I never aimed for any particular leaf, but instead let my natural gait decide the fate of the Trail’s coverings. If I had wanted to take any particular one, however, I could have easily made it happen. It was my choice, really.

Me. A leaf God.

It reminded me of the time in second grade when James and I took all the ants we could find and put them inside a toy rocket that we launched 100 feet into the air. Most of the ants died when the rocket crashed into the mulch with a thud and I wondered if the other ants were devastated, and if so, if there were ant TV stations that were broadcasting the news of the senseless and tragic debacle.

James never knew, but I cried later that day at home. I’d killed all those ants. Who the hell was I to do that?

Huh, David Bowie, I thought. Didn’t remember putting him on the playlist. Yet, still, he’s definitely part of my life’s soundtrack. I used to hate him when I was younger. While the world listened to Let’s Dance, I was into Ratt and Motley Crue. My older sister Holliday loved David Bowie, though. And in those days, I loved to torment Holliday. So I told her once how much I thought he sucked.

“He’s got more talent in his little finger than the members of Ratt and Motely Crue combined,” she said.

Holliday died last October. She was 49. And this leaf cried for the one that was picked up and taken away. Despite the fact that it wasn’t a surprise. I saw her in September for what I knew would be the last time ever. I told her I loved her, but I never said goodbye.

Why didn’t I?

No sooner had the question crossed my mind when David Bowie gave me his take:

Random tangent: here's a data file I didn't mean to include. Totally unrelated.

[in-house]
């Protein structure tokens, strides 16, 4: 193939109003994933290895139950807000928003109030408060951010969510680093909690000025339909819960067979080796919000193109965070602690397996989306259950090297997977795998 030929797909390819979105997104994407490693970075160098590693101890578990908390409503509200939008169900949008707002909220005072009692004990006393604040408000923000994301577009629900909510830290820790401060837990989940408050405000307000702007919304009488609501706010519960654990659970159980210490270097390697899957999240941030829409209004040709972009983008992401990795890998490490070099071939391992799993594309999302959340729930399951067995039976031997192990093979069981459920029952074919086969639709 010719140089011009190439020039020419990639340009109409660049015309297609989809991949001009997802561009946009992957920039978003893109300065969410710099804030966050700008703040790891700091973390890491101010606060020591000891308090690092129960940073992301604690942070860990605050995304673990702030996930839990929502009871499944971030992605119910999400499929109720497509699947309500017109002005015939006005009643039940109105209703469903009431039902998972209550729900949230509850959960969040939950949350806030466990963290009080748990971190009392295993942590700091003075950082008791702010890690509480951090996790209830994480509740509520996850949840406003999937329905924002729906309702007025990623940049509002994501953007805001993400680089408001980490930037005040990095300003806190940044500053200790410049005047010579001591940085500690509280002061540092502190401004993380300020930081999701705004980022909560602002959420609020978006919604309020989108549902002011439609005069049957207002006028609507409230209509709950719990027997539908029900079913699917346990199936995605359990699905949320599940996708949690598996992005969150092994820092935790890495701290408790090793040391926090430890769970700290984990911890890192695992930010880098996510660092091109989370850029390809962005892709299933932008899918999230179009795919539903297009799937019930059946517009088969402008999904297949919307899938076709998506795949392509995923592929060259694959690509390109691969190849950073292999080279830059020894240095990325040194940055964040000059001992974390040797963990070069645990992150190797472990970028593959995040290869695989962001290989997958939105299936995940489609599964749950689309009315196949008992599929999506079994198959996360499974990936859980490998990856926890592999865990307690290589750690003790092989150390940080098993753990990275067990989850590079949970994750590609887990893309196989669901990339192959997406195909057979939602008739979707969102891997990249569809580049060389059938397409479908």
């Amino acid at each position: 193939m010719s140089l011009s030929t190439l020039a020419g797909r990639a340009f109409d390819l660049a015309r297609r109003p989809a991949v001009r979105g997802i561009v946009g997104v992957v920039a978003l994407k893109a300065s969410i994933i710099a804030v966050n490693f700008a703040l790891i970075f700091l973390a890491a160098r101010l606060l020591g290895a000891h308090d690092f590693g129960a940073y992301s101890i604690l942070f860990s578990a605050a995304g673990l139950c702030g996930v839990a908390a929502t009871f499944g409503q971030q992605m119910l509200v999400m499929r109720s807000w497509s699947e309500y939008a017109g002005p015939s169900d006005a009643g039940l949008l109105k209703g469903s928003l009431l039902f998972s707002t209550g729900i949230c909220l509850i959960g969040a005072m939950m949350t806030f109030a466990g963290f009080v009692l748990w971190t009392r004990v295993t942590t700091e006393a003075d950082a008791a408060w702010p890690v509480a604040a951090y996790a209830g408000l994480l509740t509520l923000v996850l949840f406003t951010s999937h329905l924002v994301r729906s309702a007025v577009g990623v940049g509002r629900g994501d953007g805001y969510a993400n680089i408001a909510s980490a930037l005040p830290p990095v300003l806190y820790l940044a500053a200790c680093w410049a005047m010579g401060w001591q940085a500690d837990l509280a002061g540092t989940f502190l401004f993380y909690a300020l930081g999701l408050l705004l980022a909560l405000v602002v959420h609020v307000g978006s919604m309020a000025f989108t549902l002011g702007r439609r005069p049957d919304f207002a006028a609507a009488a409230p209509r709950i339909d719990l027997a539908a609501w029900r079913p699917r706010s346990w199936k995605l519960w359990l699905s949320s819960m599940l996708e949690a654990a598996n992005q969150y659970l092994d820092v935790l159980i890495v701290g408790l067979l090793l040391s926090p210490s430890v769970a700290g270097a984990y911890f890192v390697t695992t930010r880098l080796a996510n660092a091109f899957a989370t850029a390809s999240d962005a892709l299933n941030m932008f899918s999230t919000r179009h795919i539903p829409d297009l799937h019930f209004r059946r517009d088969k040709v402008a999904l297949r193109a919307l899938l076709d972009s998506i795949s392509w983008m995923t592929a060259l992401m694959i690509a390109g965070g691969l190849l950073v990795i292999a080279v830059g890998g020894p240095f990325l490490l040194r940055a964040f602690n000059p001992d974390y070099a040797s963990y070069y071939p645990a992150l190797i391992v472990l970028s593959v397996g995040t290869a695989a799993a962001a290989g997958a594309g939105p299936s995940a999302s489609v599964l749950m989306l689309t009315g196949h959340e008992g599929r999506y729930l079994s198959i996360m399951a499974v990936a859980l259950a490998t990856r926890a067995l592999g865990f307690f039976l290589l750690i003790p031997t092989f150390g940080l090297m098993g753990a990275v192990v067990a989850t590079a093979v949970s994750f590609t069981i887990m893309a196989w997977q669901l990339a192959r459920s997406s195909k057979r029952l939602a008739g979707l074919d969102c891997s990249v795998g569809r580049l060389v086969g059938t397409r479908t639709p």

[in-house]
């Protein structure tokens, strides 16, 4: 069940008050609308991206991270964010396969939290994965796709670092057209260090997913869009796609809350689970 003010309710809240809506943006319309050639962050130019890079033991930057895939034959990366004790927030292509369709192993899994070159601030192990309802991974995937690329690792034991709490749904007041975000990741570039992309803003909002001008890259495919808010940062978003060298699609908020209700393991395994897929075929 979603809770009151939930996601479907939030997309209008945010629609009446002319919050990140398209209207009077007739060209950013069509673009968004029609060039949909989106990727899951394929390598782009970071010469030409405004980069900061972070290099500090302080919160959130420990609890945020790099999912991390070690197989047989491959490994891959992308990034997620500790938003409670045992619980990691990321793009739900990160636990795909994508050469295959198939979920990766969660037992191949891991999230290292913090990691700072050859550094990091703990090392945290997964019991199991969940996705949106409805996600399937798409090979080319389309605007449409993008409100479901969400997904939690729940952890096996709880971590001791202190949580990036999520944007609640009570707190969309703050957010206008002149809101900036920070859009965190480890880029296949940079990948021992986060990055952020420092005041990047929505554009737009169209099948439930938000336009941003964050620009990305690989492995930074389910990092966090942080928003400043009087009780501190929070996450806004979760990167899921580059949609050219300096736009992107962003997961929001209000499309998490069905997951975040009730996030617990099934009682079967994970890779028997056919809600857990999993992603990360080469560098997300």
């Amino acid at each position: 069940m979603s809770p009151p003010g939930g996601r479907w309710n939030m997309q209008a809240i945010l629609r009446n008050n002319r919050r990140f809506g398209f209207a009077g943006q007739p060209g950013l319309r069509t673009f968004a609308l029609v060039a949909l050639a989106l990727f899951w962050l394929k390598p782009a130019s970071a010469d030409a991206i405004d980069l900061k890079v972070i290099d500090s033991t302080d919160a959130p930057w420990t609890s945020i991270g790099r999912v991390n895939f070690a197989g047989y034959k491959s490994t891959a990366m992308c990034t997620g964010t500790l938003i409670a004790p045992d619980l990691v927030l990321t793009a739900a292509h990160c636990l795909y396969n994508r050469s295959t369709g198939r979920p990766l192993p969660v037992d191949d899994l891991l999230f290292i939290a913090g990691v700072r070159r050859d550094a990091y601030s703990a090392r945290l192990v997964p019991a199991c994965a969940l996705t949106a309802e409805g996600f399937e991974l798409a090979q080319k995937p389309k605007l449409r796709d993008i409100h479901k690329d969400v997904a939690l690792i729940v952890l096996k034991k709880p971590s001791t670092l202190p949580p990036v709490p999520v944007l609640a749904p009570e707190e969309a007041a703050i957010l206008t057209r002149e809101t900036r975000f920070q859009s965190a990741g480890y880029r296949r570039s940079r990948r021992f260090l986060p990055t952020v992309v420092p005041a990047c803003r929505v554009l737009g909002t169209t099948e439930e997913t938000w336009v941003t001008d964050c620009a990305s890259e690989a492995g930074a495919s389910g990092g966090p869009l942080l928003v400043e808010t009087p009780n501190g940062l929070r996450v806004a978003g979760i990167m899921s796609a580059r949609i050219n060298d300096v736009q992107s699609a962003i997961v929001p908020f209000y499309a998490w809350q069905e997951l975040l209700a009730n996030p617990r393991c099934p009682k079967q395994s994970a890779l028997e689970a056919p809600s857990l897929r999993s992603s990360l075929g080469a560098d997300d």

There’s no sign of life.
It’s just the power to charm.
I’m lying in the rain.
And I never wave bye-bye.
But I try.
I try.

I can’t remember the last time I sobbed like that. I stopped and wrapped my left arm around the trunk of a sympathetic pine to steady myself as the tears rained upon the leaves that were suddenly safe. At least for a little while.

Last October, I thought. That’s the last time I cried like this.

We hiked the full 17 miles that day and made quick work of the remaining six the next morning, getting out of the woods by 11. The final tally was 62 miles in 95 hours. I’d overcome the weather and a bum ankle and met our aggressive goal.

But I hadn’t figured out the answer to Jack’s question.

Why do I walk up and down those mountains?

The first thing I did when I got into my car was to flip down the visor and look in the mirror. The face that looked back was one I’d not seen in four days. I love that feeling. Don’t you? When you see yourself for the first time in a really long time? It’s like remembering who you are.

And suddenly, I’d stumbled upon the answer to Jack’s question.

I wondered if he’d get it.

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About John Cave Osborne

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John Cave Osborne

John Cave Osborne is a writer whose work has appeared on such sites as Babble, TLC, YahooShine, and the Huffington Post. John went from carefree bachelor to father of four in just 13 months after marrying a single mom, then quickly conceived triplets. Since then, they have added one more to the mix, a little boy they named Grand Finale. Read bio and latest posts → Read John's latest posts →

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15 thoughts on “The Question I Answered in 62 Miles

  1. Kristin says:

    Great post. Love the AT and this brought back lots of old memories. My time on the AT was all in New England in the early 1990s…seems like a previous lifetime now! Looks like you had an amazing trip.